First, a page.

First off, yes I not a vegetarian – just to stop any comments that the reason that I did this posting is because of my eating habits.
To start with the export of horses for human consumption is not permitted by our closest neighbour the United States of America.
So, what do these entrepreneurs do? They bring the horses over the border into Canada and then plump the horses up in conditions that prevent the horses from accessing grass pastures – instead of in gated padlocks which are covered with horse waste.
Then they ship the horses oversea's to Japan. This group used to use FedEx, yes Fedex but alas once Fedex found out why these horses were being shipped they immediately denied any shipment or horses for human consumption.
Now, Korean Air does allow the horses need to be shipped to Japan.
The horses are then put at least three and up to five per crate, note picture taken at Calgary Airport as the horses await their flight to their fate. And apparently, the Canadian Disease Control (who overseas these type of shipments) allows the horses to be crammed into crates and to be allowed to stand for up to 28 hours…
In 2020 1,606 horses were live-shipped to Japan for slaughter, down from 2,800 in 2019. This translates to about $11 million in revenue in 2020 and $17 million in 2019.
The flight over to Korea means the horses are transported through turbulence which can result in horses falling with many flights reporting horses dead upon arrival in Japan.
Then the horses are killed for their very valuable horsemeat which is eaten raw by the wealthy Japanese society.
Now, add this to the equation. In Canada, there is a large shortage of horses available for rehabilitation and care of handicap Canadian's.
I know these charities very well as the pony “Moonlight” who was ridden by myself and my two sisters was given to the local chapter of the Therapeutic Horseback Riding For The Blind – Click for more information and still brings a tear to my ere knowing that “Moonlight” enjoyed her elder years teaching blind children to ride – which provides blind children with the vital motoring and movement tools to be able to advance in the general public.
Apparently, the CDC's (Canadian Disease Control) hands are tied in doing anything about the export of horses or human consumption, even though the USA counterpart CDC had no issue pressuring the USA government for laws to be changed.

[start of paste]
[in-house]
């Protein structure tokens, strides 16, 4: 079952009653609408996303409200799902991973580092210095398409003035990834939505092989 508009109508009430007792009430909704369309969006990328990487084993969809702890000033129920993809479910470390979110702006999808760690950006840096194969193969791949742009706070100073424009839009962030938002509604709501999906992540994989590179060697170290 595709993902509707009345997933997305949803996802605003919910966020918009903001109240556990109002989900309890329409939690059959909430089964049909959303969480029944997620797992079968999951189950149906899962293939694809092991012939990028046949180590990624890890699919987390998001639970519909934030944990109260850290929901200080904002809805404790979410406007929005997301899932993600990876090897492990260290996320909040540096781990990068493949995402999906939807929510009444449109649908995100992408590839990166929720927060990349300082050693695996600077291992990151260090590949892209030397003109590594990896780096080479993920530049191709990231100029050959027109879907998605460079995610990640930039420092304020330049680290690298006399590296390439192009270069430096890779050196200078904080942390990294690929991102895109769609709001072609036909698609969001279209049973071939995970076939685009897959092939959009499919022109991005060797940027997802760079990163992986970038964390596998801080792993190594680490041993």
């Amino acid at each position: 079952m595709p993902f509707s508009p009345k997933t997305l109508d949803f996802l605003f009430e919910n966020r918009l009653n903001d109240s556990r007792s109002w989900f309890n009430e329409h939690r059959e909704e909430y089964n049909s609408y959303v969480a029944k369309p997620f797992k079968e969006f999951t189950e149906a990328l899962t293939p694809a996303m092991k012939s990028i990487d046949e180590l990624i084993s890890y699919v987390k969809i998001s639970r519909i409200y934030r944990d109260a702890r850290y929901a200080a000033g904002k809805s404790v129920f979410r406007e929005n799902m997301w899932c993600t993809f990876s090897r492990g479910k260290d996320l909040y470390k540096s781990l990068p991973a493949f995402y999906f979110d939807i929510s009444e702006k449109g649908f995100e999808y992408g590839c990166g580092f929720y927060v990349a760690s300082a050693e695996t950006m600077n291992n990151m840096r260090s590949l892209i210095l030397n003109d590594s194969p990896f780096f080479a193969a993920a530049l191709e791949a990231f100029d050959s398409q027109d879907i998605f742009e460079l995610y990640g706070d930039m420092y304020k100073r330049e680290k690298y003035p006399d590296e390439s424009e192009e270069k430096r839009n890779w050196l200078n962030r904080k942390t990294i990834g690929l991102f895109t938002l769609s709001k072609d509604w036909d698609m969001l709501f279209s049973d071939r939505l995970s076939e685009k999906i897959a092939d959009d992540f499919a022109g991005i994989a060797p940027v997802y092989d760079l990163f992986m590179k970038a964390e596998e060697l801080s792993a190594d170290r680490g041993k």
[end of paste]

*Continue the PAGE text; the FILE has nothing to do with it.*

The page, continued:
So in a nutshell, the USA outlaws export of horses for consumption, but a loophole in Canadian laws allow for this – making Canada the largest export of horses for human consumption, all while charities and groups who could be using these horses for handicap rehabilitation and care are not able to provide these vital services to those handicap individuals.
Now the good news. Draft legislation has been put together to allow for the export of horses for human consumption by out-lawed. This legislation is being backed by a member of parliament but needs 100,000 signatures to proceed to parliament. The details of the draft legislation references:
- Large draft horses over 17 hands high are air-shipped annually from Calgary, Edmonton and Winnipeg airports to Japan for human consumption;
- Three to four horses are loaded into crates smaller than a single horse stall;
- Numerous horses in these crates lack sufficient head clearance, with ears protruding through crate roofs;
- Flights are 10.5 to 13.5 hours long, with additional hours spent for ground transportation and the loading and unloading process;
- During this time, horses have no access to food, water or rest;
- Deaths and injuries occur on these flights, as well as broken crates and one known incident of damage to aircraft fuselage;
- Horses air-shipped to Japan for human consumption are usually purpose-bred in Canada;
- Their well-being can be compromised due to lack of veterinary and farrier care and withholding of drugs prohibited from the human food chain;
- Scientific evidence shows that horses suffer physically and psychologically during long-distance transport and during loading and unloading;
- Canadian animal welfare laws have no jurisdiction over the treatment of these horses when they reach Japan;
- A 2019 Nanos poll revealed that 69% of Canadian respondents are opposed to the slaughter of horses for human consumption; and
- Public awareness about this issue is increasing, with media interest and celebrity involvement.
Now, this is what you can do:
- Click here to sign the petition to bring the draft legislation to the Canadian Parliament so that this can be outlawed in Canada. Note that you will need to confirm the petition submission by clicking on a link that will be sent to your e-mail address – if you can not find this e-mail check your spam or junk folders.
- Phone 1-833-784-4397 for the Canadian CDC. Maybe ask them to pressure the Canadian Government to bring this legislation forward.
- Phone 1-800-438-5000 for Korean Airlines. Maybe ask them to deny the shipment of horses for consumption.
- When you book a flight – remember that Korean Airlines currently allows the export of horses for human consumption – maybe pick another airline.